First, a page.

A Framework for Group Key Management Protocol Assessment Independent of View Synchrony
David Manz, Paul Oman and Jim Alves-Foss
DOI : 10.3844/jcssp.2010.229.234
Journal of Computer Science
Volume 6, Issue 3
Problem statement: As group key management extended into the area of large dynamic networks, complex issues emerged involving the many operations that run over several network topologies. The issues that occurred due to multiple topologies were also compounded by differing views of the network, taken at different time slices or positions within the network. This was especially complex when figuring in mobile, ad-hoc networks. View synchrony is the current operational technique, or assumption, applied to group key exchange protocols. However, before this analysis view synchrony was just that, an assumption and the literature for group key exchange lacked an inquiry into what could happen when view synchrony was removed. Current group key management protocols rely on view synchrony and yet all protocols vary in requisite operational descriptions and performance measures. In this study, a framework for group key management protocol operations and performance measures was defined and examined how that framework could be used to compare and contrast existing protocols with and, more importantly, without view synchrony. Approach: Current literature lacked categories by which to quantify the performance metric of the protocols. This study first defined the dynamic key operations that all protocols share. By these definitions, group key management protocols were directly compared. Once definitions existed, this study assembled a list of costs that every protocol requires to establish and share keys across the dynamic group. These results provided an understanding of view synchrony's role and whether or not it should be solely relied on in these current protocols. Results: The prior conclusion that view synchrony was an integral part of all group key management protocols was shattered, when seen through the lens of communication costs and assumptions in wireless ad-hoc networks. View synchrony, as an assumed part of all group key management was previously inconsistently portrayed. The ability to see this before did not exist because a framework upon which to evaluate the costs did not exist. Now, literature can proceed with clearly defined understandings of what values exist in group key management protocols. Conclusion/Recommendations: Better communication in group key management will be a benefit to the entire field. Now that costs can be analyzed, procedure and security can be improved and protocols can be implemented for wireless ad-hoc networks. In addition, it led two authors of this study to create a new protocol, DTEGK, to maximize the most efficient communication, as view synchrony was hindering the effectiveness of previous protocols. Without the hindrance of view synchrony and a quantitative list of defined communication costs, protocols can also now be extended into the wireless, ad-hoc realm of group key management.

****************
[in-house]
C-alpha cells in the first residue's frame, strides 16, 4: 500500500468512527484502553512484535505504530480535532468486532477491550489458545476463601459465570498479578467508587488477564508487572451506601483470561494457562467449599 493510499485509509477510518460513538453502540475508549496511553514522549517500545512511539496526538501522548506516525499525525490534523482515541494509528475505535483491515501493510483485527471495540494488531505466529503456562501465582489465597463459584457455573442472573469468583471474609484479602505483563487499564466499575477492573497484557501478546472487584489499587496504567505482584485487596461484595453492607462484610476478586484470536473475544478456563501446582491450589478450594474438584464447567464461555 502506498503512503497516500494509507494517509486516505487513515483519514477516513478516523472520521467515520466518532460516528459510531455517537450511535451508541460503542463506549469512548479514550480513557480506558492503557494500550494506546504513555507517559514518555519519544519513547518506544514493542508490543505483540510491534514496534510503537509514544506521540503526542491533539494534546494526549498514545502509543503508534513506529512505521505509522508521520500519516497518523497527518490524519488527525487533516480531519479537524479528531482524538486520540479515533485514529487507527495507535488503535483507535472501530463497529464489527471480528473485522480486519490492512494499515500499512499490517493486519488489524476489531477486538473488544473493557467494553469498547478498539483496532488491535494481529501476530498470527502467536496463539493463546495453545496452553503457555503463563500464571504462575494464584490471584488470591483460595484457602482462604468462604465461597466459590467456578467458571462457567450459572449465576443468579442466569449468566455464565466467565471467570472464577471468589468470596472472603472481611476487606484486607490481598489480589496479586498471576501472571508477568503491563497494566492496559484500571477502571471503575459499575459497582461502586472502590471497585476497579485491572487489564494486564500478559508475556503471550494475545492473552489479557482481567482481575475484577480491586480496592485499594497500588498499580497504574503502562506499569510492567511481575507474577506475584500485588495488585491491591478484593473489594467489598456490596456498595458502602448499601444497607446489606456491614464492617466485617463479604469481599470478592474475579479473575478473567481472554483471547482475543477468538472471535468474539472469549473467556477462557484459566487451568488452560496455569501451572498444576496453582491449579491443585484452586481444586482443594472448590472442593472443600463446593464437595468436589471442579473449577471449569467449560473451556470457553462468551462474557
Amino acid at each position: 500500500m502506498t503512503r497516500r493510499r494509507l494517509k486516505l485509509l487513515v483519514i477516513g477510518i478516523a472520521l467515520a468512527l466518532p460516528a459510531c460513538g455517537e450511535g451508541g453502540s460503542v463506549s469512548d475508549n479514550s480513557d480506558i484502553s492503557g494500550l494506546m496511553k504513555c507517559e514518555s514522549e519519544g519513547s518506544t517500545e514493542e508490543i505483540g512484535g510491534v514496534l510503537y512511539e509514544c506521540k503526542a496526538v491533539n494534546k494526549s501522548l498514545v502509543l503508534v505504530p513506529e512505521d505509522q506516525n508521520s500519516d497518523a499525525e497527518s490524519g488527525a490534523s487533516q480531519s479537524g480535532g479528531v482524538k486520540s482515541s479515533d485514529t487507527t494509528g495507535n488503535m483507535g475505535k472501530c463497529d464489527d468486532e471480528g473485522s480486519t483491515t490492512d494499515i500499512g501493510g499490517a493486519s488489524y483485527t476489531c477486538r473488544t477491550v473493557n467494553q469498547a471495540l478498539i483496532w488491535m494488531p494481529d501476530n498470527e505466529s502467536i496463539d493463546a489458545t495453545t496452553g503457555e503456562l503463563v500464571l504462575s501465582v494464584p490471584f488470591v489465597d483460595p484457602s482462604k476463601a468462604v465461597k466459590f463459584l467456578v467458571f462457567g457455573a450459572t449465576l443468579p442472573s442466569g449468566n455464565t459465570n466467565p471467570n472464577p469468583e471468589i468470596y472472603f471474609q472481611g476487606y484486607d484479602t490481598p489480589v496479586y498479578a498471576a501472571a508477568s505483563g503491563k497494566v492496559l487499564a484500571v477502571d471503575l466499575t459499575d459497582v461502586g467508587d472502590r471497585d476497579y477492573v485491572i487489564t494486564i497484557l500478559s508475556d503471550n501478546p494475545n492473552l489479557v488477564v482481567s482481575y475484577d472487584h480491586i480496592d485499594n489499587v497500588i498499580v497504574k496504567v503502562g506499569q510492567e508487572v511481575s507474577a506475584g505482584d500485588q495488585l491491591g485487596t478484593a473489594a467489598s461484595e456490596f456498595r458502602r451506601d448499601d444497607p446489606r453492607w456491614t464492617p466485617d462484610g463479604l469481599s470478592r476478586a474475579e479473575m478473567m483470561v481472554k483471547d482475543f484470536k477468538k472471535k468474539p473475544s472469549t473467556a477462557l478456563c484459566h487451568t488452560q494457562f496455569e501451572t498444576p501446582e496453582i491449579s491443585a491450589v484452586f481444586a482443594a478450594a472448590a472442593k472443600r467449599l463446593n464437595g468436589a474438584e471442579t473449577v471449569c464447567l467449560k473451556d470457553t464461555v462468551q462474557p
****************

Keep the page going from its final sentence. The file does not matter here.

© 2010 David Manz, Paul Oman and Jim Alves-Foss. This is an open access article distributed under the terms of the Creative Commons Attribution License, which permits unrestricted use, distribution, and reproduction in any medium, provided the original author and source are credited.